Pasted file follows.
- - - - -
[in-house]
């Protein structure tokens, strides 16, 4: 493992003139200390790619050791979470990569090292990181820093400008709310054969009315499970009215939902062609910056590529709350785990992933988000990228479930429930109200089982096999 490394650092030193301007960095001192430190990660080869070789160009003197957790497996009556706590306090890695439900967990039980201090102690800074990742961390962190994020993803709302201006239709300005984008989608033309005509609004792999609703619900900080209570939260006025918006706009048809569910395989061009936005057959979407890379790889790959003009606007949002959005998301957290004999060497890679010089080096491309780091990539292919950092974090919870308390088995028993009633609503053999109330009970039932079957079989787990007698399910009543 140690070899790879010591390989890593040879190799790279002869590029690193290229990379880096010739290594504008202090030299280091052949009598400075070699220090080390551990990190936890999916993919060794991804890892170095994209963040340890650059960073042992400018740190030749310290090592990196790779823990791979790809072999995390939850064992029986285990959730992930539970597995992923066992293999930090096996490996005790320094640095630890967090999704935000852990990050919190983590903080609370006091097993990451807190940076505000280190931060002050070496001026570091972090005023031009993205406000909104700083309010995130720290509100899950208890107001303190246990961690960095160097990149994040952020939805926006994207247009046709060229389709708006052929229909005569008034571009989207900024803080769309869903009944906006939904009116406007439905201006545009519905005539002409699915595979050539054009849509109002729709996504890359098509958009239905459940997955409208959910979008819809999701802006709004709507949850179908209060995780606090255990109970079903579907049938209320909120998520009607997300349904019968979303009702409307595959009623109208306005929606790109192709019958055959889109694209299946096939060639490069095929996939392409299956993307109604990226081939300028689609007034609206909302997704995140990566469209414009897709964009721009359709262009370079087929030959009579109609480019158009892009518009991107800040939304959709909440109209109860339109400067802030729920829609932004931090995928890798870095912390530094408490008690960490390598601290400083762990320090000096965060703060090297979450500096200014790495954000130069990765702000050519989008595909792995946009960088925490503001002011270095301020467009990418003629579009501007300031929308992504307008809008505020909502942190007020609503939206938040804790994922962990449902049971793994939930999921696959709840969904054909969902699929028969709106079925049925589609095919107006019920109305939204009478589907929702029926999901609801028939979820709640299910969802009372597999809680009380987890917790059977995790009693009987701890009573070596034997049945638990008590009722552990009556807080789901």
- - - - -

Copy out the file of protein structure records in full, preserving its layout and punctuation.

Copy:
[in-house]
């Protein structure tokens, strides 16, 4: 493992003139200390790619050791979470990569090292990181820093400008709310054969009315499970009215939902062609910056590529709350785990992933988000990228479930429930109200089982096999 490394650092030193301007960095001192430190990660080869070789160009003197957790497996009556706590306090890695439900967990039980201090102690800074990742961390962190994020993803709302201006239709300005984008989608033309005509609004792999609703619900900080209570939260006025918006706009048809569910395989061009936005057959979407890379790889790959003009606007949002959005998301957290004999060497890679010089080096491309780091990539292919950092974090919870308390088995028993009633609503053999109330009970039932079957079989787990007698399910009543 140690070899790879010591390989890593040879190799790279002869590029690193290229990379880096010739290594504008202090030299280091052949009598400075070699220090080390551990990190936890999916993919060794991804890892170095994209963040340890650059960073042992400018740190030749310290090592990196790779823990791979790809072999995390939850064992029986285990959730992930539970597995992923066992293999930090096996490996005790320094640095630890967090999704935000852990990050919190983590903080609370006091097993990451807190940076505000280190931060002050070496001026570091972090005023031009993205406000909104700083309010995130720290509100899950208890107001303190246990961690960095160097990149994040952020939805926006994207247009046709060229389709708006052929229909005569008034571009989207900024803080769309869903009944906006939904009116406007439905201006545009519905005539002409699915595979050539054009849509109002729709996504890359098509958009239905459940997955409208959910979008819809999701802006709004709507949850179908209060995780606090255990109970079903579907049938209320909120998520009607997300349904019968979303009702409307595959009623109208306005929606790109192709019958055959889109694209299946096939060639490069095929996939392409299956993307109604990226081939300028689609007034609206909302997704995140990566469209414009897709964009721009359709262009370079087929030959009579109609480019158009892009518009991107800040939304959709909440109209109860339109400067802030729920829609932004931090995928890798870095912390530094408490008690960490390598601290400083762990320090000096965060703060090297979450500096200014790495954000130069990765702000050519989008595909792995946009960088925490503001002011270095301020467009990418003629579009501007300031929308992504307008809008505020909502942190007020609503939206938040804790994922962990449902049971793994939930999921696959709840969904054909969902699929028969709106079925049925589609095919107006019920109305939204009478589907929702029926999901609801028939979820709640299910969802009372597999809680009380987890917790059977995790009693009987701890009573070596034997049945638990008590009722552990009556807080789901």